A new comment on an old post... Now I get a message for every comment that is posted, but do you too? If not, I am answering this for nothing. Anyway, your thoughts came up in later posts and discussions, to the effect that it would be very difficult to have small ballonts. This raises problems for raising young, but those can be solved. How to get ballont evolution going is still problematic though.
No- I don't get a message when you reply to my comments, but I check back here occasionally. So you didn't answer for nothing. (:
I read about the difficulty with ballont breeding, but it seems pretty solvable. The ballonts may have a sessile life stage in which "medusas" bud off after growing large enough. Dougal Dixen's Sulfuria ballonts bud off small ones when the young have grown large enough to fly- this approach could work, too. The key is that the baby ballonts need a little time to grow large enough to fly before they and the parent go their separate ways. I will look into the life cycles of jellyfish etc.- they have a sessile life stage, if I recall correctly.
The ballont evolution problems seem somewhat less tractable. My biggest concern is the big gap between the swim bladder and any sort of balloon that can fly in a light atmosphere- it makes a jump from water to air seem quite unlikely, or at least more unlikely than the jump from water to land. After all, many organisms float in water, from fish to kelp, but we haven't seen any atmospheric beasts or balloon plants evolve on Earth.
As I asked before, a primitive eye that can only detect light and dark is useful, but a balloon to small to float in an atmosphere is not- so how do these beasties jump from, say, a sea jelly to a hydrogen exhaling flying beastie? A convincing answer to this question would make a great detail in a SF 'verse!!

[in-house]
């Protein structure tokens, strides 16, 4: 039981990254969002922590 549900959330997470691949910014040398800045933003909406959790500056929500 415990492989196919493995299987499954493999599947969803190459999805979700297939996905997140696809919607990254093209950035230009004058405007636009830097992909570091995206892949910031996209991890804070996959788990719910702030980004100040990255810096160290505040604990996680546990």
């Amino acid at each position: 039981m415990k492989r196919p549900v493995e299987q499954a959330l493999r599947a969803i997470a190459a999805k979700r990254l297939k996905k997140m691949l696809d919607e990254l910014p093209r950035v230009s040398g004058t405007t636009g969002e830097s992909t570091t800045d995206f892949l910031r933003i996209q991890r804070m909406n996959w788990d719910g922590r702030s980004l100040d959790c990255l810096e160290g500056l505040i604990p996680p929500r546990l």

I'd imagine a ballont might start out with an inflatable pouch for the purposes of intimidation or sexual selection, and with escalation these pouches would grow larger and more dramatic, with an additional coincidence of the material being something lighter than the atmosphere. :o Sexual selection is a fairly easy cop out for difficult situations like this.
*yes I am going through your old posts, sorry if you already solved this later on*
Heh! After seeing Ymedron's comment I might as well ad my own, naturally with the same disclaimer.One way for life to develop with the ballont strategy would be if it developed its very multicellularism in atmosphere. I don't know how exactly that should work out, but there are plenty of bacteria and other life forms living in Earth's upper atmosphere. It would have make a little sense for them to gather together as other life has; and even in the smallest clusters, they probably immediately need to worry about staying lighter than air. So they could begin trapping hydrogen on a very small scale, and eventually create full-fledged multicellular ballonts.